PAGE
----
So this week I'm really going to try to focus on eating fruits and veggies.  In fact (and one of my readers might laugh at this), I'm giving myself a new challenge, but a fun one.  I've been keeping up with my google reader a little better lately (this might be a result of giving up facebook and twitter for Lent, after all I still need to do something to relax while I eat my dinner or if i have 5 minutes to kill before class), and the majority of what i read is about: surprise, food!  I also read the Psychology Today pretty frequently.  They seem to do little series, there was a good one about girls in math, one themed around the Olympics (the one about short track speed skating helped me fully appreciate the sport), and there was an interesting theme of "eating smarter."  First they discussed why French people eat loads more fat than we do (cheese, butter, croissants).  When you are measuring fat pound for pound you can't say "portion size."  However, they don't snack between meals (as opposed to me, who eats what you could call up to 6 small meals a day), but the main point was that they actually ENJOY their food.  They don't rush around willy-nilly and grab a quick bite on the way.  The actually sit down and savor every bite.  The eat slower (which in general means less) and it means more.  And the food is better, none of the processed junk we eat.

Anyway, not the point (though maybe it should be).  One of my favorite articles was this one  This week (and other weeks, also) have helped me realize how much influence food has on the way we feel and as a result, the way we think.  Wouldn't it be awesome to eat to optimize our ability to learn, problem solve or concentrate?  How can we do this?  Eat blueberries!  (or other berries, but especially blueberries).  And eat them with walnuts or avocados.  So this week's challenge?  Eat a half cup of blueberries every day (thank you Trader Joe's and your cheap frozen fruit!) prepared in 7 different ways.  I will therefore chronicle 7 blueberry recipes.  Today is easy because I don't have much on hand: toasted steel cut oats (yeah, that's right super cool oatmeal), with a little maple syrup, frozen blueberries and walnuts (because this is definitely cheaper than frozen cereal).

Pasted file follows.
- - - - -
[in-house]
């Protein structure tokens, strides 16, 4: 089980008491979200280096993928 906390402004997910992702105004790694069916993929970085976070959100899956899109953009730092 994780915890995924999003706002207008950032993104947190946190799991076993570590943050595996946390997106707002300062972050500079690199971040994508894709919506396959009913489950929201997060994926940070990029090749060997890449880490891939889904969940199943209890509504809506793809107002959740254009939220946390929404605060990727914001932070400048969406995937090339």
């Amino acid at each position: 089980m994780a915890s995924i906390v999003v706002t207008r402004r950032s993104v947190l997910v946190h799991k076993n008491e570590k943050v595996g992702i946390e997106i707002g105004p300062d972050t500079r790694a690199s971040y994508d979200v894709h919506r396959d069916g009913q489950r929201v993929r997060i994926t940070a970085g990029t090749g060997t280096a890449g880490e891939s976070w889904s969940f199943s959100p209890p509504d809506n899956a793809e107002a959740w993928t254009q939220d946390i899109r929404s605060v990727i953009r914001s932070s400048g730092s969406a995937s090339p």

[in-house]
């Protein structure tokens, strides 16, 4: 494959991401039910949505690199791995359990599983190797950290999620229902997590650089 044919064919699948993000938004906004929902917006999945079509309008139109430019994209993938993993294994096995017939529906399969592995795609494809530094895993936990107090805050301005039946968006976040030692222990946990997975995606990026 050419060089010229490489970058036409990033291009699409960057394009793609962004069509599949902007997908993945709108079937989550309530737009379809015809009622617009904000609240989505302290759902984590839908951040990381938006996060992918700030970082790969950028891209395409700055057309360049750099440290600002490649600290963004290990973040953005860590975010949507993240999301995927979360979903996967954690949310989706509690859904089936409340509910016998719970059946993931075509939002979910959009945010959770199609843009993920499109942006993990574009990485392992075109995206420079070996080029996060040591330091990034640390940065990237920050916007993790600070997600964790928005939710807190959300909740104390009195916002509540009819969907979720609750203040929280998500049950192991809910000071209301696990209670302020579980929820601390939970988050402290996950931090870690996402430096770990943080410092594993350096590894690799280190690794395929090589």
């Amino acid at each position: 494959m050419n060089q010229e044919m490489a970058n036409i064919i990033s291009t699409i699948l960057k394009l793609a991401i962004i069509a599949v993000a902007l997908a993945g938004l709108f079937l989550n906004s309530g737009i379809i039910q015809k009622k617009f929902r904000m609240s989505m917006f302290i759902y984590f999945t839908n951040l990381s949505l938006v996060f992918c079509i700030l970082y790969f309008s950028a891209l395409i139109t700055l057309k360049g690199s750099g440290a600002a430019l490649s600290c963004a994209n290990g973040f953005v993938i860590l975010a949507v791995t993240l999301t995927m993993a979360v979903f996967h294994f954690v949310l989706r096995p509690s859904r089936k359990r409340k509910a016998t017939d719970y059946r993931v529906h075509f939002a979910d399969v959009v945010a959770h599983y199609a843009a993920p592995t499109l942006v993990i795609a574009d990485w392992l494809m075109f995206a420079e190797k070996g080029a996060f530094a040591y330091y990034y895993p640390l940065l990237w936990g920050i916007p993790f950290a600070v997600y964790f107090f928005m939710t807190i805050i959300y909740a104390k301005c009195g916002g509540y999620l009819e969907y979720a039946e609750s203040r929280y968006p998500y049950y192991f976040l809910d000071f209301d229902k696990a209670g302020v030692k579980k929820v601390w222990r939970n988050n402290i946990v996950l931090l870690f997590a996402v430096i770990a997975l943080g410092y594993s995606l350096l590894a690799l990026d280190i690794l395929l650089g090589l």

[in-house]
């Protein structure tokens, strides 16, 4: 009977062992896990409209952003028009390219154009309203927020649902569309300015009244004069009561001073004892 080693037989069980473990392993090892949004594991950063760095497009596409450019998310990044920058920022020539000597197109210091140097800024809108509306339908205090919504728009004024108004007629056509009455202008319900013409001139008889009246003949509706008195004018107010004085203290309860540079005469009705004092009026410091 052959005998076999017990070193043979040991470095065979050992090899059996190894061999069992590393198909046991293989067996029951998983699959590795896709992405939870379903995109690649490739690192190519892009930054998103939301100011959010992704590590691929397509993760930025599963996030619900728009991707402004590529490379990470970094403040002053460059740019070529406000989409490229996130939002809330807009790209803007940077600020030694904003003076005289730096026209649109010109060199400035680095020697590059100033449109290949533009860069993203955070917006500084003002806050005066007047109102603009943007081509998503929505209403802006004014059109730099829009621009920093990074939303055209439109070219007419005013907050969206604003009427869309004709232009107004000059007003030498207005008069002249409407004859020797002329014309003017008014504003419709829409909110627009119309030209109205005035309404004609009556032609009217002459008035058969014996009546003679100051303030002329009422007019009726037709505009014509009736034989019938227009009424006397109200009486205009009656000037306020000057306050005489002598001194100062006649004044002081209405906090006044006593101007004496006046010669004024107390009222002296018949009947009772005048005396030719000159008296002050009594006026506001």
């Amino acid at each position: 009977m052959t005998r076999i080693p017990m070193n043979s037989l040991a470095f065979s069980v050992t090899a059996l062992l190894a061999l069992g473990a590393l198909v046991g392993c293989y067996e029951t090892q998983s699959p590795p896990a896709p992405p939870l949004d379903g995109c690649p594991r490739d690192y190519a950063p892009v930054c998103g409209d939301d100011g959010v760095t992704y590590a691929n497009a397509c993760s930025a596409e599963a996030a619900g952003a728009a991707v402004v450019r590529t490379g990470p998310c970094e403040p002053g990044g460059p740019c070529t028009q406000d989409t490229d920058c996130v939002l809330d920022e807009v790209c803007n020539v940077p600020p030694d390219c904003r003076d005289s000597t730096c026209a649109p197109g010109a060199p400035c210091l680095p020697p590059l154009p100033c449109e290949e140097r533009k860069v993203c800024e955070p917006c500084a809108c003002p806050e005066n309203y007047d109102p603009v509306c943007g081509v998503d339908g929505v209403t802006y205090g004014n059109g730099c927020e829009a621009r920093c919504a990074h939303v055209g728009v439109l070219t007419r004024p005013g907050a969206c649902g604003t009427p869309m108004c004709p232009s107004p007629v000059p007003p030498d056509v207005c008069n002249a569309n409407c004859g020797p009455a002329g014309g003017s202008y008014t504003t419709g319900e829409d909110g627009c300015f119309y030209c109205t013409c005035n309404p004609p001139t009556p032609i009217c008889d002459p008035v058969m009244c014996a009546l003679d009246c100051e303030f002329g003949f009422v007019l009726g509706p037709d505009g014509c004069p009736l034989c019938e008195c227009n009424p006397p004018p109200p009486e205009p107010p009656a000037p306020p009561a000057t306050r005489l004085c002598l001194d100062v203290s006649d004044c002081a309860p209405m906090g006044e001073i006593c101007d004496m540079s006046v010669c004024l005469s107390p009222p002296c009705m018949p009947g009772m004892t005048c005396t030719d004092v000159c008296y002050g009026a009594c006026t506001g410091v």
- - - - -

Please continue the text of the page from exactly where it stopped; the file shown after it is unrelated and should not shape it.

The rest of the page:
Friday, February 26, 2010

Food Stamp Challenge Days 3-6

So I've been eating chili and split pea dahl for lunch and dinner.  I've also eaten a jar of peanut butter since Sunday, not exaggerating.  So I'm going to change the first two days and just subtract the cost of the jar $2.30 from the total.  I had another cup of hot chocolate, 2 cups of oatmeal with about 1/3 c of brown sugar and 2 Tbsp of cinnamon, 2 oranges, 1 banana, 1/4 cup of rice and about 15 cents in spices, plus another 40 cents of cheese for the chili.  Plus I just ate eggs for dinner (with salsa).  I have however cheated slightly and ate a piece of chocolate yesterday that I ate to motivate myself to finish an assignment. I ate a leftover bit of a protein bar also after running.  I feel mentally terrible and physically pretty tired though, I think it's all the peanut butter.  It looks like I'll probably make it, but I'm realizing that it wasn't really worth it.

This makes for a total of $5.21.